Collective Knowledge Management
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Collective Knowledge Management

Foundations of International Business in the Age of Intellectual Capitalism

Haruo H. Horaguchi

Human beings create knowledge as a result of interaction with others. This book is devoted to the idea that collective knowledge management can be strategically promoted through these interactions in order to enhance a firm’s competitiveness.
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Chapter 7: Collective knowledge and collective strategy in the intelligent society: extension for the international business strategy

Haruo H. Horaguchi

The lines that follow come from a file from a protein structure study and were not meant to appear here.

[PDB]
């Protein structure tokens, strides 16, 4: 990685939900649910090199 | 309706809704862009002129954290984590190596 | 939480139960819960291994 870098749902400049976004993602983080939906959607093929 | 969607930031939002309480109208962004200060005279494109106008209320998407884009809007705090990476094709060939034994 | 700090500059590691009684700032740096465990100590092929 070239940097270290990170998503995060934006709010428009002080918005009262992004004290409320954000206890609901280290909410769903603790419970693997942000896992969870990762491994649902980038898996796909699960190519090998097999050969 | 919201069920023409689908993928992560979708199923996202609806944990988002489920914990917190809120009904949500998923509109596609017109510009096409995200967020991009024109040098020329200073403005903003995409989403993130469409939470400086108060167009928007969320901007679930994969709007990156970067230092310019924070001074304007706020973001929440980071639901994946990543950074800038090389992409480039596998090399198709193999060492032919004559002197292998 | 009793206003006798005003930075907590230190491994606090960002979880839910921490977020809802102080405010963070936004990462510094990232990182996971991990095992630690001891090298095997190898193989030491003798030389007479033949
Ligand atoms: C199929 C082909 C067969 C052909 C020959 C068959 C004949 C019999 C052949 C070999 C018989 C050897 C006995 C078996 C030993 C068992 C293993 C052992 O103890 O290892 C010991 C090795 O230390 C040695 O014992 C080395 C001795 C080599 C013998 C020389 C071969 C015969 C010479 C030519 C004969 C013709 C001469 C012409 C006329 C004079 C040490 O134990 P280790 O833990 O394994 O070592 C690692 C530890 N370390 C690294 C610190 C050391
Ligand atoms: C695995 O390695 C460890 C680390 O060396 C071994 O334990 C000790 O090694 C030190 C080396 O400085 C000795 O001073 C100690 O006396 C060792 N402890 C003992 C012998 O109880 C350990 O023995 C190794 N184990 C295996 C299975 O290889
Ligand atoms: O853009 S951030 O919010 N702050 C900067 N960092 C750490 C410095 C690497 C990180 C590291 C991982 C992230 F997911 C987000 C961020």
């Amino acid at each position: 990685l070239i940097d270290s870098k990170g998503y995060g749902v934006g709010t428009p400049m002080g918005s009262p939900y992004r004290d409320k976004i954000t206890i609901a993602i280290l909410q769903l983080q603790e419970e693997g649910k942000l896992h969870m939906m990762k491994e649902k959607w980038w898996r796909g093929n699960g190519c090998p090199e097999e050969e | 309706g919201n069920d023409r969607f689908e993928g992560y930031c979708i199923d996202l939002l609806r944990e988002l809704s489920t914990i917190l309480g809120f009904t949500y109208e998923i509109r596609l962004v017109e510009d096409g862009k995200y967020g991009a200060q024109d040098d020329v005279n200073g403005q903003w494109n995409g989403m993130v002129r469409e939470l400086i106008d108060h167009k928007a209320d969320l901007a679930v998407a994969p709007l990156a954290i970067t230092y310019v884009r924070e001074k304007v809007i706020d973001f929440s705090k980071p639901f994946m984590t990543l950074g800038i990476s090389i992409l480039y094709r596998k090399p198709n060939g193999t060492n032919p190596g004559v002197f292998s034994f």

I refer to the person who assumes responsibility for "managing collective knowledge" as a knowledge administrator. The role that the knowledge administrator fulfils varies by the collective knowledge that should be brought about and by the strategy adopted for bringing it about. In this book, I wish to refer to the different types of knowledge administrators as knowledge managers, knowledge coordinators, knowledge networkers and knowledge gatekeepers. They have already appeared in Chapters 3-6 of this book, and each deals with the following four types of knowledge: shared knowledge, symbiotic knowledge, local knowledge and common knowledge. Table 7.1 presents a summary for four typologies of knowledge administrators that respond to four forms of collective knowledge. For shared knowledge by confederate strategies, the role of the knowledge manager applies; for symbiotic knowledge by conjugate strategies, the role of the knowledge coordinator applies; for local knowledge by agglomerate strategies, the role of the knowledge networker applies; and for common knowledge by organic strategies, the role of the knowledge gatekeeper applies. These four roles each have their own characteristics. The assertion I wish to make through this book is this: corporate managers run into the needs for each of the four strategies and they need to carry out these four different roles as occasion demands.

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